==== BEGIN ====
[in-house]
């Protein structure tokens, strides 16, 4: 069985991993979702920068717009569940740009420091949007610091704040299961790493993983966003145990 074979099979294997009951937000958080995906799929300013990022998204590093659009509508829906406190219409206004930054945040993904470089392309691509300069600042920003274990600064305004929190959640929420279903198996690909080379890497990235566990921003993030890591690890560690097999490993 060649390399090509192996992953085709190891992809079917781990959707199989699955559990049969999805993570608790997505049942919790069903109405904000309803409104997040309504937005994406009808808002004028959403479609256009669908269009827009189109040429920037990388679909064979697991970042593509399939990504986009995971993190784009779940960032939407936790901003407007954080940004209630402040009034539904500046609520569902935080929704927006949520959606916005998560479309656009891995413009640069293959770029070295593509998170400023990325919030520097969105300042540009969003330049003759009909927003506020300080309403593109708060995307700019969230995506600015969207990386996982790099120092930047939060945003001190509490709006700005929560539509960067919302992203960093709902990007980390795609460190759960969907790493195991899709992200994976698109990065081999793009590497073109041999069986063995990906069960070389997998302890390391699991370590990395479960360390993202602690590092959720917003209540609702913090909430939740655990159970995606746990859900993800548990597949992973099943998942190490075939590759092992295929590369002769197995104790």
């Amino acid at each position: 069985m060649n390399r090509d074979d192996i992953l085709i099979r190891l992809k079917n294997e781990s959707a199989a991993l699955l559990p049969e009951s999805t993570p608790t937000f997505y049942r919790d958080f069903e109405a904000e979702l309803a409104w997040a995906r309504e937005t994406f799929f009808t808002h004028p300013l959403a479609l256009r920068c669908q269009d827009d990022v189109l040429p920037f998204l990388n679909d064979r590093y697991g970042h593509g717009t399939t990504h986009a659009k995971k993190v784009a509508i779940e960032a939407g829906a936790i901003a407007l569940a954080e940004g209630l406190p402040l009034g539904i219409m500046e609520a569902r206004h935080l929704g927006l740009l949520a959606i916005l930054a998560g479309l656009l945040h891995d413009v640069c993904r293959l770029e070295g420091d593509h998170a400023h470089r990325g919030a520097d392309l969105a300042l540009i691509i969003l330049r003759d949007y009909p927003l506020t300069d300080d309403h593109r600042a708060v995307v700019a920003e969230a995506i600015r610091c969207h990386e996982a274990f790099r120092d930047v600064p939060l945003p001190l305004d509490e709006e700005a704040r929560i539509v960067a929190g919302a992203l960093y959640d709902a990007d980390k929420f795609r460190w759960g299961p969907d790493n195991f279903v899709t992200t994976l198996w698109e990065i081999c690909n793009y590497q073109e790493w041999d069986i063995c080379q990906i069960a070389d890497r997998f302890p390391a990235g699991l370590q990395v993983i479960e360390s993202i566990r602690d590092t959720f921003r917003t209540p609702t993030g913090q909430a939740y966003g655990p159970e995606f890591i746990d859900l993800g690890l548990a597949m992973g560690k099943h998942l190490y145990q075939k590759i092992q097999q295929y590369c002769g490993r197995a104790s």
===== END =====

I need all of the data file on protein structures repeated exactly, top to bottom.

[in-house]
């Protein structure tokens, strides 16, 4: 069985991993979702920068717009569940740009420091949007610091704040299961790493993983966003145990 074979099979294997009951937000958080995906799929300013990022998204590093659009509508829906406190219409206004930054945040993904470089392309691509300069600042920003274990600064305004929190959640929420279903198996690909080379890497990235566990921003993030890591690890560690097999490993 060649390399090509192996992953085709190891992809079917781990959707199989699955559990049969999805993570608790997505049942919790069903109405904000309803409104997040309504937005994406009808808002004028959403479609256009669908269009827009189109040429920037990388679909064979697991970042593509399939990504986009995971993190784009779940960032939407936790901003407007954080940004209630402040009034539904500046609520569902935080929704927006949520959606916005998560479309656009891995413009640069293959770029070295593509998170400023990325919030520097969105300042540009969003330049003759009909927003506020300080309403593109708060995307700019969230995506600015969207990386996982790099120092930047939060945003001190509490709006700005929560539509960067919302992203960093709902990007980390795609460190759960969907790493195991899709992200994976698109990065081999793009590497073109041999069986063995990906069960070389997998302890390391699991370590990395479960360390993202602690590092959720917003209540609702913090909430939740655990159970995606746990859900993800548990597949992973099943998942190490075939590759092992295929590369002769197995104790």
């Amino acid at each position: 069985m060649n390399r090509d074979d192996i992953l085709i099979r190891l992809k079917n294997e781990s959707a199989a991993l699955l559990p049969e009951s999805t993570p608790t937000f997505y049942r919790d958080f069903e109405a904000e979702l309803a409104w997040a995906r309504e937005t994406f799929f009808t808002h004028p300013l959403a479609l256009r920068c669908q269009d827009d990022v189109l040429p920037f998204l990388n679909d064979r590093y697991g970042h593509g717009t399939t990504h986009a659009k995971k993190v784009a509508i779940e960032a939407g829906a936790i901003a407007l569940a954080e940004g209630l406190p402040l009034g539904i219409m500046e609520a569902r206004h935080l929704g927006l740009l949520a959606i916005l930054a998560g479309l656009l945040h891995d413009v640069c993904r293959l770029e070295g420091d593509h998170a400023h470089r990325g919030a520097d392309l969105a300042l540009i691509i969003l330049r003759d949007y009909p927003l506020t300069d300080d309403h593109r600042a708060v995307v700019a920003e969230a995506i600015r610091c969207h990386e996982a274990f790099r120092d930047v600064p939060l945003p001190l305004d509490e709006e700005a704040r929560i539509v960067a929190g919302a992203l960093y959640d709902a990007d980390k929420f795609r460190w759960g299961p969907d790493n195991f279903v899709t992200t994976l198996w698109e990065i081999c690909n793009y590497q073109e790493w041999d069986i063995c080379q990906i069960a070389d890497r997998f302890p390391a990235g699991l370590q990395v993983i479960e360390s993202i566990r602690d590092t959720f921003r917003t209540p609702t993030g913090q909430a939740y966003g655990p159970e995606f890591i746990d859900l993800g690890l548990a597949m992973g560690k099943h998942l190490y145990q075939k590759i092992q097999q295929y590369c002769g490993r197995a104790s």